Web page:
The Reason Our Teeth Are So Sensitive to Pain

This woman's tooth pain is actually helping her avoid further damage.
This woman's tooth pain is actually helping her avoid further damage.
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On a good day, your teeth can chew through tough steak and split hard candy into pieces without you feeling a thing. But sometimes, something as simple as slurping a frosty milkshake can send a shock through your tooth that feels even more painful than stubbing your toe.

According to Live Science, that sensitivity is a defense mechanism we’ve developed to protect damaged teeth from further injury.

“If you eat something too hot or chew something too cold, or if the tooth is worn down enough where the underlying tissue underneath is exposed, all of those things cause pain,” Julius Manz, American Dental Association spokesperson and director of the San Juan College dental hygiene program, told Live Science. “And then the pain causes the person not to use that tooth to try to protect it a little bit more.”

Teeth are made of three layers: enamel on the outside, pulp on the inside, and dentin between the two. Pulp, which contains blood vessels and nerves, is the layer that actually feels pain—but that doesn’t mean the other two layers aren’t involved. When your enamel (which isn’t alive and can’t feel anything at all) is worn down, it exposes the dentin, a tissue that will then allow especially hot or cold substances to stimulate the nerves in the pulp. Pulp can’t sense temperature, so it interprets just about every stimulus as pain.

If you do have a toothache, however, pulp might not be the (only) culprit. The periodontal ligament, which connects teeth to the jawbone, can also feel pain. As Manz explains, that sore feeling people sometimes get because of an orthodontic treatment like braces is usually coming from the periodontal ligament rather than the pulp.

To help you avoid tooth pain in the first place, here are seven tips for healthier teeth.

[h/t Live Science]

The Reason Toilet Paper Is Always White

Toilet paper keeps it simple.
Toilet paper keeps it simple.
gjohnstonphoto/iStock via Getty Images

It doesn't matter whether you grab it at Costco or Walmart or whether it's Cottonelle or Charmin. Toilet paper is always stark white, which makes every bit of residue from its selfless mission to clean one’s rear end visible. But assessing whether a proper wipe job has been done is not why toilet paper is white.

According to Reader’s Digest, toilet paper is made from cellulose fiber harvested from trees or recycled paper and then mixed with water to create wood pulp. Manufacturers then bleach the pulp to remove the polymer lignin, a process that creates softer tissue. (Removing lignin also extends the life of the paper. With it, your tissue might age as poorly as newspaper.) Naturally, that same bleach also renders the pulp white. Otherwise, there would be brown streaks—and not the kind you’re thinking of. The glue holding the cellulose together is usually darker in color.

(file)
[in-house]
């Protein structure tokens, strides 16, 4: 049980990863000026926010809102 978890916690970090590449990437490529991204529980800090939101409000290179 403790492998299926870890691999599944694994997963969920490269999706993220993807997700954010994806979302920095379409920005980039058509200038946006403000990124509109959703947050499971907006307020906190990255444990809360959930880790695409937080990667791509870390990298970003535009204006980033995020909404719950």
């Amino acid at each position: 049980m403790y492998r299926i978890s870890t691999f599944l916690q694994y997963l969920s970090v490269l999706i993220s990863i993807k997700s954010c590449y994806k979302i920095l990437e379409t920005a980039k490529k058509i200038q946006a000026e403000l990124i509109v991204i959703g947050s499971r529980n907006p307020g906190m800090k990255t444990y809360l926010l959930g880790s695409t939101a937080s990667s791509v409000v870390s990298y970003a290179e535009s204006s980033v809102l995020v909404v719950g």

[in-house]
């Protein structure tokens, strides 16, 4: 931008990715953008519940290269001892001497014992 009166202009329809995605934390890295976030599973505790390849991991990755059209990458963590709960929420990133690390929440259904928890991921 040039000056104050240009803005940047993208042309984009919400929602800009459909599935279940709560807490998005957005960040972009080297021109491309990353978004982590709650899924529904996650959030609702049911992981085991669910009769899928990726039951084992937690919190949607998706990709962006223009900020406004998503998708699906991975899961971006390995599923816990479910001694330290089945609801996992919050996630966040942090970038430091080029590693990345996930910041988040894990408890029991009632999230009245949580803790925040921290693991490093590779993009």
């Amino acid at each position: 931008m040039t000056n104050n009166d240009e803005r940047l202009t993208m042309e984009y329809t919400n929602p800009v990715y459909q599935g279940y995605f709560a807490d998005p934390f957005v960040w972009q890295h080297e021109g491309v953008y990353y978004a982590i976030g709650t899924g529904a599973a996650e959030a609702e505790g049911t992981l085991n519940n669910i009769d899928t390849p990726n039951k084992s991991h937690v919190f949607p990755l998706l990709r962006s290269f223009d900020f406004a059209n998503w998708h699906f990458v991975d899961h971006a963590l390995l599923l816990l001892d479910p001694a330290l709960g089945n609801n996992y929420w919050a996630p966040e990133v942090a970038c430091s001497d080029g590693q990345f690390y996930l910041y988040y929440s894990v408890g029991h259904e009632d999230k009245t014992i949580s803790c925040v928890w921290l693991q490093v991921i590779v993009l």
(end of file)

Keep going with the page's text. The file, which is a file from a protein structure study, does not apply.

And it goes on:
Obviously, white toilet paper makes it easier to determine when a person has finished cleaning up after themselves. But it’s not unheard of to find colored toilet tissue. In the 1950s, pastels were popular, with people looking to match the color of the paper with their bathroom design. Consumers picked up lavender and beige rolls until the 1980s, at which point concerns over skin irritation and possible environmental damage due to the dyes saw them disappear from the market. Other countries, like South America and Europe, offer toilet paper in different colors. In France, even scented toilet paper can be found on shelves, which seems like it would be a losing battle considering what the fragrance is up against.

As festive as that all sounds, Americans seem to be pleased with white bathroom tissue. Considering dyes only add to the cost, it would be like flushing money down the toilet.

[h/t Reader’s Digest]

What Does 'State of Emergency' Really Mean?

Firefighters battle a state of emergency.
Firefighters battle a state of emergency.
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Local and state officials across the U.S. are declaring states of emergency in their efforts to manage the coronavirus pandemic. Some entire countries, including Italy and Japan, have also declared a state of emergency. But what does this phrase really entail?

Local and State Response

The answer varies a bit from state to state. Essentially, declaring a state of emergency gives the governor and his or her emergency management team a bit of extra latitude to deal with a situation quickly and with maximum coordination. Most of these powers are straightforward: The governor can close state offices, deploy the National Guard and other emergency responders, and make evacuation recommendations.

Other powers are specific to a certain situation. For example, in a blizzard, a governor can impose travel restrictions to clear roads for snowplows and other emergency vehicles.

Calling in the Feds

If a disaster is so severe that state and local governments don’t have the cash or the logistical ability to adequately respond, the governor can ask for a declaration of a federal emergency. In this case, the Federal Emergency Management Agency (FEMA) does a preliminary damage assessment to help determine whether the governor should petition the president for a federal emergency declaration.

When the declaration from the president comes through, state and local governments can get funding and logistical help from the feds. What makes a crisis a federal emergency? The list is pretty broad, but FEMA shares some criteria here.

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